Besides, if you can learn what is on the page that I provided, then obviously you can sight read, THEREFORE, its not cheating, because they know how to sight read. If I provided them with tabs of the sheet music, that would be cheating/dishonest, but im not telling them the notes, nor what to play.
#20
Quote by insideac
There are many amazing players who are very technically proficient and deserve to get in but don't, due to lack of sight reading ability. There is a small chance they can change it, but they probably won't for a while seeing as its the same page they've used for at LEAST 3 years, possibly alot longer by the way the book looked (very old).

Besides, if you can learn what is on the page that I provided, then obviously you can sight read, THEREFORE, its not cheating, because they know how to sight read. If I provided them with tabs of the sheet music, that would be cheating/dishonest, but im not telling them the notes, nor what to play.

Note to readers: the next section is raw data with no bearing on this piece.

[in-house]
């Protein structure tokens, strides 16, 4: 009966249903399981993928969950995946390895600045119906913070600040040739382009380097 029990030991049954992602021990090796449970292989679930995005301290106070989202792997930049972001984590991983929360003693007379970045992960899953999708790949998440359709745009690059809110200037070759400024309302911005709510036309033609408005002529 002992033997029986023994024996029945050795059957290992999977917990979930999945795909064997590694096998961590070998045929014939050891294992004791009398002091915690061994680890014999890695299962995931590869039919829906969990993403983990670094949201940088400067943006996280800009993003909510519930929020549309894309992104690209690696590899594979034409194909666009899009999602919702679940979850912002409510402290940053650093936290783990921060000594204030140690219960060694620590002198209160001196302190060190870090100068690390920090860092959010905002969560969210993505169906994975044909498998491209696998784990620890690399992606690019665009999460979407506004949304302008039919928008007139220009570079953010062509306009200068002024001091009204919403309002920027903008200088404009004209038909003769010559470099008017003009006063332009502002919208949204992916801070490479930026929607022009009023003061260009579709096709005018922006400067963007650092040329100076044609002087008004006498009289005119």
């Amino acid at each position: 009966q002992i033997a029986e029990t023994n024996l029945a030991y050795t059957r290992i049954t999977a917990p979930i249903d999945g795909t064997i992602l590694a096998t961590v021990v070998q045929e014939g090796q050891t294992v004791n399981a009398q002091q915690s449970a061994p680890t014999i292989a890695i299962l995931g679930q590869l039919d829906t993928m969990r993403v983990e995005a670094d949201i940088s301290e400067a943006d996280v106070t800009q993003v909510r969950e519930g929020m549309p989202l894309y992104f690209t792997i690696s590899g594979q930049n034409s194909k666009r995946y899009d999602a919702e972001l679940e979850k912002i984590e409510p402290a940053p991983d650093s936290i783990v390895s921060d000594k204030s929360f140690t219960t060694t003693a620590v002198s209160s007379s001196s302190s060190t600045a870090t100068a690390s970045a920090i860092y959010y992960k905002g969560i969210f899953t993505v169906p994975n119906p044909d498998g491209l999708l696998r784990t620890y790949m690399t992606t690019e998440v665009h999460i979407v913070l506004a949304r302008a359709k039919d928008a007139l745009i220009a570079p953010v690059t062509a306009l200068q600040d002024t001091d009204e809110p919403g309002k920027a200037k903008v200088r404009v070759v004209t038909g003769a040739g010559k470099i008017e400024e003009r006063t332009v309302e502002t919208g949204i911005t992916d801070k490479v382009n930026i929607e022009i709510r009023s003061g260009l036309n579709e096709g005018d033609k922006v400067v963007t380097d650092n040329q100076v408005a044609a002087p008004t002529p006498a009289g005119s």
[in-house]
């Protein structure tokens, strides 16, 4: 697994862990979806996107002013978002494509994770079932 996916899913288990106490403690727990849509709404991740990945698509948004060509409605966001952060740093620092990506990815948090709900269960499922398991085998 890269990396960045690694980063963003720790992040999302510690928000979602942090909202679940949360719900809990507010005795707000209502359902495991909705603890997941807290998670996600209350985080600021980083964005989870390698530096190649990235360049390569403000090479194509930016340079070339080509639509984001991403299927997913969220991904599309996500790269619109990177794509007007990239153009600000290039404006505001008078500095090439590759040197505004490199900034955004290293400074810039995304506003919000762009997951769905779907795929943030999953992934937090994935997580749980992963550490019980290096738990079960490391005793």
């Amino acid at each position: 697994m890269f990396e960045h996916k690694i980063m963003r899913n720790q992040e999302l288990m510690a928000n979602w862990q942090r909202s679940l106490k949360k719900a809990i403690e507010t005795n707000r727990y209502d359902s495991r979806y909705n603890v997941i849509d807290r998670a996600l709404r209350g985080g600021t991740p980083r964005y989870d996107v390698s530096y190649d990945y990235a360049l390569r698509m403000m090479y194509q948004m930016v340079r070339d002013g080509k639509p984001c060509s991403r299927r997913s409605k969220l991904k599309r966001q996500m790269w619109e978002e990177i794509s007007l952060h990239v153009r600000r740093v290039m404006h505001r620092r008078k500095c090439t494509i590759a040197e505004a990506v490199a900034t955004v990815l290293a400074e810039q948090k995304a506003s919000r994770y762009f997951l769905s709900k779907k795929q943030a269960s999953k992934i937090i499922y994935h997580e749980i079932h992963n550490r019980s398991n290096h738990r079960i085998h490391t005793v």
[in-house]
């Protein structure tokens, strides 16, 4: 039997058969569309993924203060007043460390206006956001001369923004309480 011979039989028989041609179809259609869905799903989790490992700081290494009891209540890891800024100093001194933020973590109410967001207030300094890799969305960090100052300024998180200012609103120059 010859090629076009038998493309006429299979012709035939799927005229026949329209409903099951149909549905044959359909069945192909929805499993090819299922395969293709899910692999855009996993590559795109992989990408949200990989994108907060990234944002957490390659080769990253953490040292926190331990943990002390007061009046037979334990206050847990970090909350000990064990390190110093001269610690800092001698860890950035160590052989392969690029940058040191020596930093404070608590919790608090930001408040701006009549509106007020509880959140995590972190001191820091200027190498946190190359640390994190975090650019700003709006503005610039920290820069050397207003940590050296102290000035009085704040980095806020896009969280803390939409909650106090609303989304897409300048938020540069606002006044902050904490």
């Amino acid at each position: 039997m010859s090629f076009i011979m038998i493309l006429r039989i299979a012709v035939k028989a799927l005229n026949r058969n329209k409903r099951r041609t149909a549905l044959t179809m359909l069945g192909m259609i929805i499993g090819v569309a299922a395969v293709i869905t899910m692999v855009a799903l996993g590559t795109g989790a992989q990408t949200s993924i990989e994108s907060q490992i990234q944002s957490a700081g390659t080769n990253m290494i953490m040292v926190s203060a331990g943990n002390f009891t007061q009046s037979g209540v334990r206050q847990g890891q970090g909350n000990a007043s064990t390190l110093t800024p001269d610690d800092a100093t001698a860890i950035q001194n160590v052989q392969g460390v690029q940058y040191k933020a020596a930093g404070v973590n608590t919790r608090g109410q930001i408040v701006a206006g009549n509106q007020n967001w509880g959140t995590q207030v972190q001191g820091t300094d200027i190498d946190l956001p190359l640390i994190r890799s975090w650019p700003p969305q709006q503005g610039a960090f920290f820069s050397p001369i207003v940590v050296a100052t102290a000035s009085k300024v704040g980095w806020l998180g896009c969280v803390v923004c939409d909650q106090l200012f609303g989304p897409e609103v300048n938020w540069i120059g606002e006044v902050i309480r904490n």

You deserve to get in when you meet the minimum requirements. The instructors decide those requirements, not the student.

Keep in mind that reading standard notation is a skill that is likely integral to the program as a whole. Not being able to read proficiently will likely put a person at a severe disadvantage.

Those "very technically proficient" players you speak of simply need to become proficient at another skill. I think anyone serious about attending Berkley would consider this rather than blowing it off and dismissing it as "unfair".

I mean you wouldn't go to school for Literature and then complain about having to read written words just because you fancy yourself a proficient speaker.